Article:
The last stop of our A-ROSA river cruise on the Danube was the stop in Melk,a small, romantic town in the Wachau.
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The UNESCO World and Cultural Heritage Landscape Wachau
The Danube Valley between Melk and Krems, about 80 kilometres from Vienna, is considered Wachau. Due to its unique and fascinating cultural landscape – with all the castles, castles and villages – the Wachau was awarded a UNESCO World Heritage Site in 2000. At this point we have met countless cyclists who cycle along the Danube Cycle Path here on the way from Passau to Vienna (or the other way round).
The harbour info of the A-ROSA for Melk
The A-ROSA pier is about 15 minutes from downtown Melk and can be easily reached on foot.
Pier: Danube station number 8 at The Kolomaniau
Arrival: 12:00 p.m.
Departure: 4 p.m.
Port Info: Download
The city of Melk
At the reception of our A-ROSA ship there was again a great map of the surroundings, which we used for our individual tour. From the ship you can reach the city center of Melkin about 15 minutes. Already on the way you can see the widely visible Benedictine monastery, which is one of the most important and magnificent buildings in Austria and is considered THE landmark of the Wachau.
The St. Leopold Bridge leads to the city’s main square with its cafés and market stalls. From here you can also see the monastery, which is perched about 60 meters above the town of Melk. The path leads over the cobbled main road to the town hall square and the town hall, until you turn left down the small alley “Sechserg” to get to the monastery. The ascent takes less than five minutes. For those who are no longer so good on foot, there is also a small shuttle train that regularly chauffeurs people to and from the pen.
Melk Abbey with marble hall and collegiate church
Since its foundation in 1089, Melk Abbey has been continuously inhabited by Benedictine monks. Through the entrance portal you reach the Torwartlhof, where we bought tickets (without a guide) in the ticket centre for 11 euros, with which we could visit the interiors of the monastery, the Nordbastei & the Wachaulaboratory as well as the Stiftspark with garden pavilion. To get to the Prelate Court behind you, you can almost automatically pass through the two-storey, bright Benedikti Hall, which adorns a large ceiling fresco. The Prelate Court is a very large courtyard (84 meters long, 42 meters wide) and square, in the middle of which a fountain can be seen. At the end of the courtyard on the left, we go up the so-called Kaiserstiege to the Stiftsmuseum. Permanent exhibitions are installed in the former imperial rooms, representing the essential epochs of the history and present of the monastery.
The highlight, however, is the Marble Hall and the Abbey Library with its 100,000 volumes. By the way, you are not allowed to take pictures in the imposing, baroque rooms! When asked why this was the case, we got the following answers: (1) The sound of the nippling would disturb the other people, (2) the flash light destroys the works of art and (3) the works are protected by copyright. We are sure that, as in many other museums, you simply want to boost the sale of the in-house postcards and souvenirs.
Between the marble hall and the abbey library there is an outdoor terrace (Altane), from which one has a fantastic view over the Wachau and can also look at the western facade of the (unfortunately equipped) collegiate church. After the outdoor terrace, the library leads to the interiors of the collegiate church,which is considered one of the most beautiful baroque churches in Austria. The two towers on the west facade and a huge dome, which is 64 metres high, are visible from afar. The interior of the church is very sumptuously designed with lots of stucco, marble, gold and ceiling frescoes, which really seems a bit cluttered – you don’t know where to look first. But here too, photography is unfortunately forbidden.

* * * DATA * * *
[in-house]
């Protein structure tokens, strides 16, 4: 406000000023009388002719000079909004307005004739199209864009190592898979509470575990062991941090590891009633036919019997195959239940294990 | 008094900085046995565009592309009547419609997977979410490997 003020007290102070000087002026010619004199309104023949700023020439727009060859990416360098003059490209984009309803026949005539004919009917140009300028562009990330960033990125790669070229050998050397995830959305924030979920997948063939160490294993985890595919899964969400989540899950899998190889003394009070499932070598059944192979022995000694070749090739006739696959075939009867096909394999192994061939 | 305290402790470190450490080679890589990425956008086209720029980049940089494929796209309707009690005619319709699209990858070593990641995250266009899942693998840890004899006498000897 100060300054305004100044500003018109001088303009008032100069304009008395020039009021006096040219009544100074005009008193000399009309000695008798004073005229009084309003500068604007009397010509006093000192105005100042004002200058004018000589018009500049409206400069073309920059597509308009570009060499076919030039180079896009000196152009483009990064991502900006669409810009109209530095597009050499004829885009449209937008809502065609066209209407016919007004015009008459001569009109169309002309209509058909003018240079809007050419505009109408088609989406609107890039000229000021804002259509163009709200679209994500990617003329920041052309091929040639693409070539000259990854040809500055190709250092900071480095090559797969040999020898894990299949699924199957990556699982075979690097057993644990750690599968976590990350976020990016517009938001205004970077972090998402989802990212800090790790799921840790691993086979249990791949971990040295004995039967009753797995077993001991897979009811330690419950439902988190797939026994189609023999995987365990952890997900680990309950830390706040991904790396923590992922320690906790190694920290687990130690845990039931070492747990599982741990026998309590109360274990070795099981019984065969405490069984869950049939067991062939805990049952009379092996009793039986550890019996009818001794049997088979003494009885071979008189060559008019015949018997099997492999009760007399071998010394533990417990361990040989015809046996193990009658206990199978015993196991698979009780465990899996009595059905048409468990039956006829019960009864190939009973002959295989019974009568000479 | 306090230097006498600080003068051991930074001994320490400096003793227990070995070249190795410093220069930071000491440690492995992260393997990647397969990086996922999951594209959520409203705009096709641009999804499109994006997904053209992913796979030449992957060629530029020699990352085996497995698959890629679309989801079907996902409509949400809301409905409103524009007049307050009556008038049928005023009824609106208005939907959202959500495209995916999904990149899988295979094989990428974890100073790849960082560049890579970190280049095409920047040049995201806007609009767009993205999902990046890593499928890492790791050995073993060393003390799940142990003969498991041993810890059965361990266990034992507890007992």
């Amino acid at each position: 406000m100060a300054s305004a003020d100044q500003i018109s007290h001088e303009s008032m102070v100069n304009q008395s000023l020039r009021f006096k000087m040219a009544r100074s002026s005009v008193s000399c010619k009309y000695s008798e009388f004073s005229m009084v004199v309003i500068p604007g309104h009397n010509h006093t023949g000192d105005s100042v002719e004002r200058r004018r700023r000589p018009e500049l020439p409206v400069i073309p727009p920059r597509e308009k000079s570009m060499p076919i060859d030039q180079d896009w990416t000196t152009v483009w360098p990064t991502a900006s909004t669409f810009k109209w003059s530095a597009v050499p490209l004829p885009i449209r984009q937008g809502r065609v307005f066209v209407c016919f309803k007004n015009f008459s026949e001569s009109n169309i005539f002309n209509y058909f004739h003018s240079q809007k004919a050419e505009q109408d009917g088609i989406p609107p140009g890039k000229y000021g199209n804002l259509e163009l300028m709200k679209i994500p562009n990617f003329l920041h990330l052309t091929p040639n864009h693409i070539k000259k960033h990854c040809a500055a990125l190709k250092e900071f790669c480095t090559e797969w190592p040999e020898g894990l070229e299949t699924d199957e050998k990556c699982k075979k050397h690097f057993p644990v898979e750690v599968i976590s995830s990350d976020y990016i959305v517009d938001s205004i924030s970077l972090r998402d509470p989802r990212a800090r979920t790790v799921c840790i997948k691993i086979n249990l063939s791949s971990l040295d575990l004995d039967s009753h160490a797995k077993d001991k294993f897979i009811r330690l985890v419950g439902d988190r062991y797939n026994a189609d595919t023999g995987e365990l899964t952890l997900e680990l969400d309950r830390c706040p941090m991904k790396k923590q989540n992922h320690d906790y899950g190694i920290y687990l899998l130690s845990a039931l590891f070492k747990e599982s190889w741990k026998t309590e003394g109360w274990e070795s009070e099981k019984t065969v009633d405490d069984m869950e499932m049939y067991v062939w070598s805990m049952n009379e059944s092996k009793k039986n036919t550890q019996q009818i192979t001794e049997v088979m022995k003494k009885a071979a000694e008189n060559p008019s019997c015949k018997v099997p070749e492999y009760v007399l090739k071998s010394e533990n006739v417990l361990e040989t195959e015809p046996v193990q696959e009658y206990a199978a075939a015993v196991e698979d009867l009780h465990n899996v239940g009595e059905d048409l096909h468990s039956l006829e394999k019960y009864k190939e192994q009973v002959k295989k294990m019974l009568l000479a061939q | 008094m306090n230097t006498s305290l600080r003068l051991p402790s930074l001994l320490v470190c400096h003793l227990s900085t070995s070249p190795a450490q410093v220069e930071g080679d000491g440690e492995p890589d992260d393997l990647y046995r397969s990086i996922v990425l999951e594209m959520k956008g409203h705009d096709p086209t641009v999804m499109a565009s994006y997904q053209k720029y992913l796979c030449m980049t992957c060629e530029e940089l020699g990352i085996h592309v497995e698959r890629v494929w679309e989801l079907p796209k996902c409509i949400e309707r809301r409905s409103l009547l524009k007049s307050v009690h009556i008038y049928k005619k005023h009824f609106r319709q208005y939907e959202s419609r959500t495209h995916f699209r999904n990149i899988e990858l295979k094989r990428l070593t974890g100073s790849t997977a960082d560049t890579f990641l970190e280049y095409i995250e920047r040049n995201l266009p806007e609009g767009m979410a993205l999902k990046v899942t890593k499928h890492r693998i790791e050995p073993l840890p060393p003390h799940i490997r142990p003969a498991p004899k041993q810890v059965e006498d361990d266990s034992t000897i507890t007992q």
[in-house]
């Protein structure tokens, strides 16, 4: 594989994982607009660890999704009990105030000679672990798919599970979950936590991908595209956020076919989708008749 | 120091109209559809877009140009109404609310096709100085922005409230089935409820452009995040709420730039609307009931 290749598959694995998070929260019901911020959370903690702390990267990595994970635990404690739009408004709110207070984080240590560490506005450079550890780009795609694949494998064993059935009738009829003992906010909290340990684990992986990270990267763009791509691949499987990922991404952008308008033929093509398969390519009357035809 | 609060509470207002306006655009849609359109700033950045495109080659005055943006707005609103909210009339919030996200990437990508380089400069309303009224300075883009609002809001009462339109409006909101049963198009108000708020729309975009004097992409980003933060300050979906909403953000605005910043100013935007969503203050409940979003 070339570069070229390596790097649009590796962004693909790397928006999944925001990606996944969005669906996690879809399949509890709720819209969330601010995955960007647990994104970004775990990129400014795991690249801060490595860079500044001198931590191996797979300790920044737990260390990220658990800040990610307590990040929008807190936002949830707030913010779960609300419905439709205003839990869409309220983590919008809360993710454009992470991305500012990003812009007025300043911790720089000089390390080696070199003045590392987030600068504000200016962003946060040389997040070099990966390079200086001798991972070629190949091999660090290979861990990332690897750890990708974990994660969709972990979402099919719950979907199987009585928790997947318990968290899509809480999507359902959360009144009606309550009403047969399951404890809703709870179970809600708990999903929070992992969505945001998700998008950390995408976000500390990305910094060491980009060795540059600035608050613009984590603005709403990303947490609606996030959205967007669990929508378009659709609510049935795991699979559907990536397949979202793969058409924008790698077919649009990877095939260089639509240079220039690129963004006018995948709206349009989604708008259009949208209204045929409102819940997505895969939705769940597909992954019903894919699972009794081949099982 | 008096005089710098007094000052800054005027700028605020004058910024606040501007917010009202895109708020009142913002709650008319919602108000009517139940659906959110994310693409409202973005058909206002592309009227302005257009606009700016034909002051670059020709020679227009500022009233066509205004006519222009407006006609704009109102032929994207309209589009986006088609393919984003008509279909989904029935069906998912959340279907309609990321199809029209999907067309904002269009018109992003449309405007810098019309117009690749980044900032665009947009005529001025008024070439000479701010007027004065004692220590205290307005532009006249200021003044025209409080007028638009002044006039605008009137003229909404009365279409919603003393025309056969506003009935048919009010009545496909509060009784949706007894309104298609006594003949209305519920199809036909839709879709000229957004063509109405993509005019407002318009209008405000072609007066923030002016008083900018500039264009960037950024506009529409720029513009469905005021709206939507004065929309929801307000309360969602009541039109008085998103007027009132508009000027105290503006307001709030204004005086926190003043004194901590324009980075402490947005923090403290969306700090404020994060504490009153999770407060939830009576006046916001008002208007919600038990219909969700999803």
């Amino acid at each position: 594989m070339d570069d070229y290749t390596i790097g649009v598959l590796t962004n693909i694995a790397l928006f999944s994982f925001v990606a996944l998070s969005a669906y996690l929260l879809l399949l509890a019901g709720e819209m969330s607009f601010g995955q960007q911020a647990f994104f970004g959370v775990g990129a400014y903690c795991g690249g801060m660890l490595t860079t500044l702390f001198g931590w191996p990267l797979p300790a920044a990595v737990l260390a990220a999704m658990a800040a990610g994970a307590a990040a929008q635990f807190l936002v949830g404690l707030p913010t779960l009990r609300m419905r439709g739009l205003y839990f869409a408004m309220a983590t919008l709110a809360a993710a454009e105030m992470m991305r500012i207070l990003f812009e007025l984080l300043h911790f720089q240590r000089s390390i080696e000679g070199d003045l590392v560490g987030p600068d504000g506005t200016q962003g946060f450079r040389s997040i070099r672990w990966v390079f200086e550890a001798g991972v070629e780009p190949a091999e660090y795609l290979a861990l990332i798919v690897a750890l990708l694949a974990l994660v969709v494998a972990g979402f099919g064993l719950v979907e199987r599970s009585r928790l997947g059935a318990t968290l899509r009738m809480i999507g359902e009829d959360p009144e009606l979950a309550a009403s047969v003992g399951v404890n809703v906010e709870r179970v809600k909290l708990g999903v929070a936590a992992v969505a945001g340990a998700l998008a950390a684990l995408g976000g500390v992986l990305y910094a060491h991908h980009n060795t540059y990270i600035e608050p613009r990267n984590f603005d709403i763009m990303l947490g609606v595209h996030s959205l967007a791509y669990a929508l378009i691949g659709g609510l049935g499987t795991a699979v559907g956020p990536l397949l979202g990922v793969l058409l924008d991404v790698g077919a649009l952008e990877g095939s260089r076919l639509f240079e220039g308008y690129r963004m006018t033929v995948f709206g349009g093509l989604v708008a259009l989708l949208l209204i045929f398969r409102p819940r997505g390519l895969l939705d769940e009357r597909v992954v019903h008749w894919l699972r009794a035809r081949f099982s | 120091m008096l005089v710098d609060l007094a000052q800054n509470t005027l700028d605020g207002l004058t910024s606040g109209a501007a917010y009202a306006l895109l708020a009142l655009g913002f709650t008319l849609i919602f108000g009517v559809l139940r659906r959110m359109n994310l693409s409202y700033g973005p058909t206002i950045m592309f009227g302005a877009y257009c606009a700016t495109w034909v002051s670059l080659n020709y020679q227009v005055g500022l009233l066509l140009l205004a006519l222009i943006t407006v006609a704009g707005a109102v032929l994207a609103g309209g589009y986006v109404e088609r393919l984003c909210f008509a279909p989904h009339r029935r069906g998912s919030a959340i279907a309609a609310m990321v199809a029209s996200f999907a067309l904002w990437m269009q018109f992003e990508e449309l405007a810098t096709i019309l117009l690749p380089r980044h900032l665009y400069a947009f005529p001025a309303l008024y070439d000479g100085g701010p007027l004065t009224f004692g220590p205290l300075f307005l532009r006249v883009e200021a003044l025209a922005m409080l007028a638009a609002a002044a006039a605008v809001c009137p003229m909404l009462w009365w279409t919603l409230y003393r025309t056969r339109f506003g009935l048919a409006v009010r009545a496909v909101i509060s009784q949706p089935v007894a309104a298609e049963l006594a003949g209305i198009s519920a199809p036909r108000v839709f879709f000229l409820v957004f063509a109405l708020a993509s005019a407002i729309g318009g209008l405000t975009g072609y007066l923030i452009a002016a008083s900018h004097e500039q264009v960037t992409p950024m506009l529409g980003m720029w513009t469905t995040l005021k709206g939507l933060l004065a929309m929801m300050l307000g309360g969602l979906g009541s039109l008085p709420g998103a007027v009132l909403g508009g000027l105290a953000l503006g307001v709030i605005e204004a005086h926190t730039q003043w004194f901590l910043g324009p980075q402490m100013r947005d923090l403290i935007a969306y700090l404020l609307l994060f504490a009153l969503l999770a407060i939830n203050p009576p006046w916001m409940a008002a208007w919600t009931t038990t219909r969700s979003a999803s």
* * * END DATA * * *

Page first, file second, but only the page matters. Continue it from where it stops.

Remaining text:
Back in the fresh air we wanted to see the Stiftspark with its baroque garden pavilion. Here you can only get in with a ticket. It is worth going up to the small observation tower “Nordbastei” or going, because from up here you have a good overview of the “more well-maintained part” of the park. This part is very manageable, but very nicely laid out. Right next to it is a forest-like park, which unfortunately we did not like, because it was very unkempt.
After a good three hours of sightseeing we did a little round through Melk and then walked back to the ship. This was the last stop of our river cruise with the A-ROSA before we will reach our starting point Engelhartszell tomorrow morning.
All travelogues from our Donau River CruiseA-ROSA offers various river cruises on the Danube with different durations and destinations depending on the season. We had deliberately chosen the 7-day route "Danube Classic - On calm waters through the waves of European history", as this route connects the big metropolises (with sufficient mooring time), natural highlights and UNESCO world heritage sites - a perfect combination for us. The route with the "A-ROSA Bella" took us from Engelhartszell, via Vienna, Esztergom, Budapest, Bratislava and Melk back to Engelhartszell and Passau.
» Austria: Vienna – Tourist Attractions, Things to do & Photo spots
» Austriah: Vienna – Schönbrunn Palace, Belvedere Palace & Prater
» Hungary: Danube Knee, Esztergom, Visegrid and Szentendre
» Hungary: Budapest – Travel Guide & beautiful photo spots at night
» Hungary: Budapest – Tourist Attractions & Things to do on the Buda site
» Hungary: Budapest – Tourist Attractions & Things to do on the Pest side
» Slowakia: Bratislava – Tourist Attractions, Things to do & Photo spots
» Austria: Wachau – World Heritage Site on the Danube & Melk Abbey
» Germany: Passau - Tourist Attractions, Things to do & Photo spots